How is breathing on a smoggy day like breathing trash?
On a smoggy day, you're breathing garbage. No different from tossing trash out of a car window with no intention of picking it up, we spew trash into the air as we drive, as we heat our homes, and as we manufacture goods. Would we tolerate all this trash if it were in our houses laying on the ground?
Smog Effects on Human Health
Human health suffers in locations with high levels of air pollution.
Pollutants and Their Effects
Different pollutants have different health effects:
- Lead is the most common toxic material and is responsible for lead poisoning.
- Carbon monoxide can kill people in poorly ventilated spaces, such as tunnels.
- Nitrogen and sulfur-oxides cause lung disease and increased rates of asthma, emphysema, and viral infections such as the flu.
- Ozone damages the human respiratory system, causing lung disease. High ozone levels are also associated with increased heart disease and cancer.
- Particulates enter the lungs and cause heart or lung disease. When particulate levels are high, asthma attacks are more common. By some estimates, 30,000 deaths a year in the United States are caused by fine particle pollution.
Human Illnesses from Air Pollution
Many but not all cases of asthma can be linked to air pollution. During the 1996 Olympic Games, Atlanta, Georgia, closed off their downtown to private vehicles. This action decreased ozone levels by 28%. At the same time, there were 40% fewer hospital visits for asthma. Can scientists conclude without a shadow of a doubt that the reduction in ozone caused the reduction in hospital visits? What could they do to make that determination?
Lung cancer among people who have never smoked is around 15% and is increasing. One study showed that the risk of being afflicted with lung cancer increases directly with a person’s exposure to air pollution (Figure below). The study concluded that no level of air pollution should be considered safe. Exposure to smog also increased the risk of dying from any cause, including heart disease.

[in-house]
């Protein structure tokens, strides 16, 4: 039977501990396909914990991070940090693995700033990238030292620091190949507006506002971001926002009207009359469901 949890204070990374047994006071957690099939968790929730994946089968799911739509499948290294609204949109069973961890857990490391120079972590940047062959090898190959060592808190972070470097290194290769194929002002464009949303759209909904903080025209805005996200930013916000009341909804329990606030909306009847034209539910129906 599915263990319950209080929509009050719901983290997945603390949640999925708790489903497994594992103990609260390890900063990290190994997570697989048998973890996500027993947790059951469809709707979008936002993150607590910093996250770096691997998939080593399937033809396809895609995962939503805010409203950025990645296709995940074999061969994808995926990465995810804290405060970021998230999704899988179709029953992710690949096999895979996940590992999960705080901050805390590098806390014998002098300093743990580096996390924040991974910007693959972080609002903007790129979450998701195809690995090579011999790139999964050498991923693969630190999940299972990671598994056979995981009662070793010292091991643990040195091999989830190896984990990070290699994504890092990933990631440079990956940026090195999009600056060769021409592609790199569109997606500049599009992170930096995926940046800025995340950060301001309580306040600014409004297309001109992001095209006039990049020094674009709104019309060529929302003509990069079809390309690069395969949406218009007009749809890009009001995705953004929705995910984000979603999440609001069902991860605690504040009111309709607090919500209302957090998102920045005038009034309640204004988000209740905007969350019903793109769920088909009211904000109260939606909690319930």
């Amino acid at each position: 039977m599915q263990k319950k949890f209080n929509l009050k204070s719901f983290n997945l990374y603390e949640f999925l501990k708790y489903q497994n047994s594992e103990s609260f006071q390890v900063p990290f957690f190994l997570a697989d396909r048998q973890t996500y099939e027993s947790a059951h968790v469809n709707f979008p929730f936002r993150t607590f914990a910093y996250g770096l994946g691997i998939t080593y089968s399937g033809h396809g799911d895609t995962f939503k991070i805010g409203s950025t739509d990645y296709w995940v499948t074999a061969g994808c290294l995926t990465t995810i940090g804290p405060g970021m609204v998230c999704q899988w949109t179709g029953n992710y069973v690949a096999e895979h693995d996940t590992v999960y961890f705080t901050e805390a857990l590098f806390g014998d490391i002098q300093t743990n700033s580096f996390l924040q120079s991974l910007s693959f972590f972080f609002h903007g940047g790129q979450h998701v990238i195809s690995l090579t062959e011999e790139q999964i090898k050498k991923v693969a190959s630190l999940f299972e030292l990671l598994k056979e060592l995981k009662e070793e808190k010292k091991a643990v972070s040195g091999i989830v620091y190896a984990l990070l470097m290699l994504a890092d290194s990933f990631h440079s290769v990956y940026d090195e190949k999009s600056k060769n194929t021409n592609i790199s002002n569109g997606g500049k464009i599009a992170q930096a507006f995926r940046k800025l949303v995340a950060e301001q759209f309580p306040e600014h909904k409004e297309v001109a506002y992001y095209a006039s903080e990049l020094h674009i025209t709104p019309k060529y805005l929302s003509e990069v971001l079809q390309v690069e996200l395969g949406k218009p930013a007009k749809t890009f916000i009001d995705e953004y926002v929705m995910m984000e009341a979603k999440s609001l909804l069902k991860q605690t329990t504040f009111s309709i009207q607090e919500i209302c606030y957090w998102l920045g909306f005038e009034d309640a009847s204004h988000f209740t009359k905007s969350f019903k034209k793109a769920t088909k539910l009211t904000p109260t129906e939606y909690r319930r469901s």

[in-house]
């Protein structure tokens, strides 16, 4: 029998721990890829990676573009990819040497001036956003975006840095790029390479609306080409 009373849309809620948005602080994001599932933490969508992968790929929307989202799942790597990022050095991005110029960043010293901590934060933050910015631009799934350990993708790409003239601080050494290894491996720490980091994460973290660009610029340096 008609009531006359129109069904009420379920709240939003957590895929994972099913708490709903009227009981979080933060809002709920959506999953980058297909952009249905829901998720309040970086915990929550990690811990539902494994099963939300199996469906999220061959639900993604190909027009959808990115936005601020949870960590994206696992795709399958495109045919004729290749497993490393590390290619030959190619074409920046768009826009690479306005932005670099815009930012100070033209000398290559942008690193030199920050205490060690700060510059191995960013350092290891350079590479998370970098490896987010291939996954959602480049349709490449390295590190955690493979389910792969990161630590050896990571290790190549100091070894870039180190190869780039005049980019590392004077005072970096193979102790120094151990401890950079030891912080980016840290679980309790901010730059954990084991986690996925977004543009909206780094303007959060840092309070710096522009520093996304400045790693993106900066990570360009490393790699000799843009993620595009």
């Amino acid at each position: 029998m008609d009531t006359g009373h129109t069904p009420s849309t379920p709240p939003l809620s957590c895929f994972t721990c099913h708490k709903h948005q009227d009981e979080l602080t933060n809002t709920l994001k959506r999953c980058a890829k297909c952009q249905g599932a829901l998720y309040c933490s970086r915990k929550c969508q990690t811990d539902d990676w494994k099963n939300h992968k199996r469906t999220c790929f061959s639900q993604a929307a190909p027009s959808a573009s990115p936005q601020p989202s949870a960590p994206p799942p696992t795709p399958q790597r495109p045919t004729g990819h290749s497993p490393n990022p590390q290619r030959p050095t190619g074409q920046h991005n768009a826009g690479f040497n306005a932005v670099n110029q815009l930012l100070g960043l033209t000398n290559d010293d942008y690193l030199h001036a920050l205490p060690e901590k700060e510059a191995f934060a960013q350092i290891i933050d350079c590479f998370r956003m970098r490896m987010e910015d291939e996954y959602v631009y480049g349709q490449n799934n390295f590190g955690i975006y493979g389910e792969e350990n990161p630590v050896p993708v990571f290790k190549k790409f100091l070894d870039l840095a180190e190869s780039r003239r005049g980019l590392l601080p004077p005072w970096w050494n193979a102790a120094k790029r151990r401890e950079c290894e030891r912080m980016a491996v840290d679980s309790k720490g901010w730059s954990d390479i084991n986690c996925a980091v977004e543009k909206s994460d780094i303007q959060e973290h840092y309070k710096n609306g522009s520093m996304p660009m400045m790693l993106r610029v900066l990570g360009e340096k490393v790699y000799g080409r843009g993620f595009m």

A lung tumor is highlighted in this illustration.
One study found that in the United States, children develop asthma at more than twice the rate of two decades ago and at four times the rate of children in Canada. Adults also suffer from air pollution-related illnesses that include lung disease, heart disease, lung cancer, and weakened immune systems. The asthma rate worldwide is rising 20% to 50% every decade.
Science Friday: Pedaling Through Pollution
Peddling is often a popular activity, with some obvious dangers such as cars. However, air pollution is another danger that is often harder to measure. In this video by Science Friday, researchers Steven Chillrud and Darby Jack describe how their experiment aims to measure the amount of air pollution exposure experienced by a cyclist.
- Pollutants emitted into the air cause lung and other diseases in humans.
- Asthma, lung cancer, and other lung diseases are linked to air pollution.
- Disease rates for air pollutant related diseases are rising.
- Lung cancer is on the rise in people who've never smoked. To what might you attribute this fact?
- What experiments have been done, deliberately or inadvertently, to test the effects of air pollution on asthma?
- How might the increase in asthma be related to air pollution?
Use this resource to answer the questions that follow.
- What is the your body's first line of defense against air pollutants?
- What happens when people breath in air pollutants?
- Besides lung problems, what other types of problems can air pollutants cause?
- Which populations are most effected by air pollution?
- Why is air population especially dangerous for infants and toddlers?
- When does pollution affect everybody?
- What else does poor air affect negatively?
- How much does poor air cost Washington state each year?